This was from December 2009:




Shoufu no shitai
Ohyuki de
Shiroku naru


The corpse of a prostitute
in the heavy falling snow
becomes white


Like so many of these haiku, this can be humorous, or it could be vulgar and disgusting, or macabre. But it could also be an experience of the tragedy of life, the pathos. The snow falls and covers the sad shell of what was probably a sad, pathetic, and tragic life. It covers it without intention or meaning just as it covers the withered tree branches of winter, or the roofs of family homes where people lie snuggled together in the warmth and love of family. It covers her dead corpse just as swiftly and easily as it covers the lives on that day of her family, if any still live, who themselves are probably oblivious to her whereabouts or her demise. It could even be snowing down on her own children, if she has them, waiting for their mother to come home, and hopefully bring them food…

But it is also a sacred haiku. White is a sacred color of purity in Japan. In a previous post I wrote about becoming a Buddha (hotoke nari), and how death in Japan has a concept of sacred cleansing of the evil and lust of the physical world. Therefore white is associated with death.

One of my favorite samurai TV shows in Japan, Ko tsure Ohkame, was a famous story that was also made into comic books (manga), and possibly even anime (I watch very little anime). The title doesn’t sound so good in English, ‘The Wolf that takes the kid with him’ or ‘Wolf accompanied by child.’ Part of the problem is it loses its cool sound in English because we cannot modify nouns in an adjectival way with verbs, like ‘Child-taking wolf.’ I know there is an English version of the manga, at least, but I don’t know the English title. Anyway, the story is about a war between two actual samurai families of feudal Japan. In this story the main character’s family has all been killed except his young son of about 2 or 3 years of age. He sets out with his son, on a trip of revenge against the other family. But the complications does not end their—he is blind, and must rely entirely on his samurai skills and sense, and Buddhist spirituality to make his way through this battle against countless foes, all while protecting his son.

In one climactic episode of the TV series, he, and if I remember right (I last saw this in the 1980’s), a woman who occasionally joined him in her own quest for vengeance, were to do battle with the head of the enemy family. Before the battle they both dawned kimono’s, obis (belts), and so forth, of pure white. Then right before entering into battle, with swords drawn, they slipped off their sandals—entering bare foot. This is a powerful death motif in Japan. It said that they knew this could be a suicide mission, and were prepared to die. But they would fight to the death, a death that would be cleansing and carry them into the next world, because, their white kimonos also showed that they had made peace with themselves and the world, and had fully submitted themselves to the cycle of life, whatever it brings them.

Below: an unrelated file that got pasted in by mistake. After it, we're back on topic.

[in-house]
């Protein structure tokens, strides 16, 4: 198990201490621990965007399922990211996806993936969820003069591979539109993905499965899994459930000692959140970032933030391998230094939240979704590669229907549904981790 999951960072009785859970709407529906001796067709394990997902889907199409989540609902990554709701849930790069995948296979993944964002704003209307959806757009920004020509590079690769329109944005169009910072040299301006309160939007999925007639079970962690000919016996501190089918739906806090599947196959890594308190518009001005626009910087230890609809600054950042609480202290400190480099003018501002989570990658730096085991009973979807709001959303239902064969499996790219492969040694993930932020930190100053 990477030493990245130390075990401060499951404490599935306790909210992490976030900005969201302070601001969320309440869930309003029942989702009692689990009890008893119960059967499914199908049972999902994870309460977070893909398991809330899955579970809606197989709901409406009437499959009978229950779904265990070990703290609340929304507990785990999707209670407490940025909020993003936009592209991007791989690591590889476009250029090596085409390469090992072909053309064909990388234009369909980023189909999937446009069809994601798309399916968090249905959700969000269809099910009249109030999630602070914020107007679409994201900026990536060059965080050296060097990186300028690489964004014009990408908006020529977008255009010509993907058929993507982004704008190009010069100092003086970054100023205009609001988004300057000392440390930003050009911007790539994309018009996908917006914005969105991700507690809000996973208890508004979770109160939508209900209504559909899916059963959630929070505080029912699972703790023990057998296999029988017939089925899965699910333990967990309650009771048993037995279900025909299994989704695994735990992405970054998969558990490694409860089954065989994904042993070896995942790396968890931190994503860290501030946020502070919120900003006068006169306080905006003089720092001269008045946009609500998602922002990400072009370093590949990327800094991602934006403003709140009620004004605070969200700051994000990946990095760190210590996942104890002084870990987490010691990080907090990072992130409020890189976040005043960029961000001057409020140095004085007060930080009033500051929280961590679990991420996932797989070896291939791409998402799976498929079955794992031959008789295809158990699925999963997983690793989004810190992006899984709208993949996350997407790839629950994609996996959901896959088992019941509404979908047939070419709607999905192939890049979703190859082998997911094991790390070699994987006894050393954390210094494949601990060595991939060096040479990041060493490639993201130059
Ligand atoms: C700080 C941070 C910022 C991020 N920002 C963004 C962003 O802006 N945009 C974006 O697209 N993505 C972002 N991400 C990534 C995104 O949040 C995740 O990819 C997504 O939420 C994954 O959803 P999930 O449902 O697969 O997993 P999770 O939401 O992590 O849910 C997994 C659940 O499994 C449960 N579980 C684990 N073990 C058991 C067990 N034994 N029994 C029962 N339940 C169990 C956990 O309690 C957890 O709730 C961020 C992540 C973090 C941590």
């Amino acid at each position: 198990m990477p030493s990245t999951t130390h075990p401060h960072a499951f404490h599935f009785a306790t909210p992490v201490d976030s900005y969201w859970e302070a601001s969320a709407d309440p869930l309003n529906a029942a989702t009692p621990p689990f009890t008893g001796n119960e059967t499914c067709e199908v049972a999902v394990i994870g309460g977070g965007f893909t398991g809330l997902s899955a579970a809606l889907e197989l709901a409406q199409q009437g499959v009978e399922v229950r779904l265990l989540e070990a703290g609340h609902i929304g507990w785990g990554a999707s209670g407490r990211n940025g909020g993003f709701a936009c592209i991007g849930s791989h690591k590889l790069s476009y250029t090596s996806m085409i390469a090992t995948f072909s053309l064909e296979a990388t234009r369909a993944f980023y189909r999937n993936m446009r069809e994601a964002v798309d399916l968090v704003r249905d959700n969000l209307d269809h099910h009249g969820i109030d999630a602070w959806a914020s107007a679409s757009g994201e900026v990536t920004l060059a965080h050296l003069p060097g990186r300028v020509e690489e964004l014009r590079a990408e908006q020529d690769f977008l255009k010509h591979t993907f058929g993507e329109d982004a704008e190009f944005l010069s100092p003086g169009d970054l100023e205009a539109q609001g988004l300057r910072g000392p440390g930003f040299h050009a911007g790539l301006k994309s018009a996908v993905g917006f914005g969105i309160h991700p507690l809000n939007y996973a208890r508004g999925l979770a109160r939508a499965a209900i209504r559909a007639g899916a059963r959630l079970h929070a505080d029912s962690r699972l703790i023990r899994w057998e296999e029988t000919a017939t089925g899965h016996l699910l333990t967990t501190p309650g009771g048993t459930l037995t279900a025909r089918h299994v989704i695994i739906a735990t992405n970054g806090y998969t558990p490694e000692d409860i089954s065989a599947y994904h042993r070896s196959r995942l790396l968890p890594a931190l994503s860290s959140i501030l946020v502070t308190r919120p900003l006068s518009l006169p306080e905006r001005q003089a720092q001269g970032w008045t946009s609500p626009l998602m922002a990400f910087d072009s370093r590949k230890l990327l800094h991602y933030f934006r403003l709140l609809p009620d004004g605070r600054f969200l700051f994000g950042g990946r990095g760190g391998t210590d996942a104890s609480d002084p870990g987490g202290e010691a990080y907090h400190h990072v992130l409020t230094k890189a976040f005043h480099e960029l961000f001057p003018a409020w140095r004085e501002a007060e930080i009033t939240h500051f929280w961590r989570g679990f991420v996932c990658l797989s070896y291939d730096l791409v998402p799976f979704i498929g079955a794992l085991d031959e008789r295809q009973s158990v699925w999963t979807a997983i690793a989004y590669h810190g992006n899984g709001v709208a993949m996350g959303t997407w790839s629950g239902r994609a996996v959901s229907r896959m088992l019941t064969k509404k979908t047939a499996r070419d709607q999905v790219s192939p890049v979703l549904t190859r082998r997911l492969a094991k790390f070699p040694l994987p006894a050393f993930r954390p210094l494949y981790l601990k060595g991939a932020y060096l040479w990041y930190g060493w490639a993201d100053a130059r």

Of course, the series had to go on, and I don’t remember the details, but I believe they both lived as did the enemy master.

Even today, you see Japanese take off their shoes as a symbol of their readiness to die. If you happen to be on a roof of a high building, and see a Japanese individual step onto the roof, walk over the edge, and take off his or her shoes—-you better have someone call 911, get over there fast.

But getting back to the haiku, I believe this concept of white is not exclusively Buddhist, but Shinto as well. On one level this is a Buddhist haiku. But I am not Buddhist. I have great respect for Buddhism, and if I was to follow an organized religion, Buddhism would be a great contender to be it. But I am an animist—and therefore closer to Shintoism in belief.

Therefore this has significance in an animistic way to me that is still not alien to a Japanese sentiment: It is nature, in her endless dynamic of birth, life, death, renewal, that cleanses and purifies. The dead prostitute, left to the elements like a pile of rubbish (at least if she had been there for a while, her body not yet discovered, or perhaps not yet removed by the proper authorities), is still cleansed and purified, but not by man, not by his religious institutions, but the eternal never-ending Mother Nature.

Here is another one, that could be Buddhist, but to me it fits my animistic belief system:




Oku eh, oku eh to
Fuyu mori ni
gekko ga…


Deeper, deeper
into the winter forest–
the moonlight…


It is about the moon, which can symbolize enlightenment in Buddhism. There is a death significance to the moon too perhaps, but I do not remember off hand. To an animist, it is a living companion, and depending on the tradition, a god or goddess. Tsukiyomi is the Shinto Goddess of the moon–the personification of the moon. Saigyo, a Buddhist poet, wrote a tanka about the moon, flowing through the forest of Tsukiyomi–which was, to him, a metaphor for Buddhist teachings being absorbed in Japan with the animistic Shinto perspective. Buddhism was therefore adopted in a uniquely Japanese fashion when it came to this land of the rising sun. (I am not Shinto, because I am not Japanese–but animistic spirituality is not concerned with titles, or man-made designations, it is all sacred, and one animistic belief fits right in with another). ‘Oku’ can mean the center, or deep, or deep within. Oku eh refers to movement towards that inner place.


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